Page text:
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File Format
Name Pleo
Released ~2007

Pleo was a robotic dinosaur created by UGOBE and released around 2007. Although it used the Free Software (Apache licensed) Pawn programming language as the embedded langugae, Pleo almost exclusivly used proprietary file formats for all other aspects.



Pleo has the ability to play mono, 8-bit 11k sound files. These sound files begin as a WAV file, but are converted into a USF Ugobe Sound File by UGOBE's proprietary tools. This USF file includes various additional header information which is necessary for the Pleo to play the sound.


Pleo has the ability to move through 14 motors which are spread throughout the robot. UGOBE provided 3D-modelling templates for the 3dsMax software, and completed 'animations' can be exported as a CSV file. This CSV file is then converted into the proprietary UMF Ugobe Motion File format, which like the sound file includes additional header and playback information.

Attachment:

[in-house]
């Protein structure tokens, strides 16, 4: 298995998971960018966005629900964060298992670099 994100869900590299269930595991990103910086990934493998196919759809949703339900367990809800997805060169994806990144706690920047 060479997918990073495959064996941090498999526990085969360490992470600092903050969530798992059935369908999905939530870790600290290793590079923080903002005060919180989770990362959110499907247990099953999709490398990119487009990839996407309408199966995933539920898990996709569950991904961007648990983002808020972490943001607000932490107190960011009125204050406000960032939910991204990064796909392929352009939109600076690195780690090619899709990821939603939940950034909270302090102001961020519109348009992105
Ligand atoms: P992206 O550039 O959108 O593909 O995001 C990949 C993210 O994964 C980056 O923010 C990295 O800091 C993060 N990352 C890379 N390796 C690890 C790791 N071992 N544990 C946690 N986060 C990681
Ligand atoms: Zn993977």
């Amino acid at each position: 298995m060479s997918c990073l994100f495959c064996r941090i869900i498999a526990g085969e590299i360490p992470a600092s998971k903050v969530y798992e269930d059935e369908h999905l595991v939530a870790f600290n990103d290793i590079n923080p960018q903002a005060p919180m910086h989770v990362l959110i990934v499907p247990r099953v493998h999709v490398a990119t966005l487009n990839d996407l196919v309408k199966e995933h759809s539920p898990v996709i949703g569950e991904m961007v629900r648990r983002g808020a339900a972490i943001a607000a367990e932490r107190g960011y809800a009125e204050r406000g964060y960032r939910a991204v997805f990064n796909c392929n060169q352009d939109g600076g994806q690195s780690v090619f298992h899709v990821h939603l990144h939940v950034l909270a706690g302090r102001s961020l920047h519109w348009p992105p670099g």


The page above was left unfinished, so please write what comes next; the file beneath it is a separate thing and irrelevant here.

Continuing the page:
Project Files

Another format used by Pleo is the Ugobe Project file. This is an XML document that contains various linking information, allowing sounds and motions to be linked with Pawn source files. The build tools then read the UPF and generate the Resource File.

The Ugobe Resource File (URF) is a bundle file containing all the compiled code, sounds, motions and other resources that are required for that particular program.

External Links

  • The Pleo Programmer's Guide] has information on the structure of the file formats mentioned above, as well as other used file formats and other information about Pleo
  • MySkit is an application that can convert WAV to USF, and CSV to UMF, as well as vice-versa. Originally intended to create self contained animations for Pleo, it can also produce URF files of these animations form the USF / UMF files. Some of the source code for MySkit that deals with the I/O of these files can be found in OpenPDK (see below)
  • OpenPDK is a collection of scripts aiming to be a free software (mostly GPL licensed) alternative to the proprietary UGOBE tools. It is far from complete, but provides a useful starting point.
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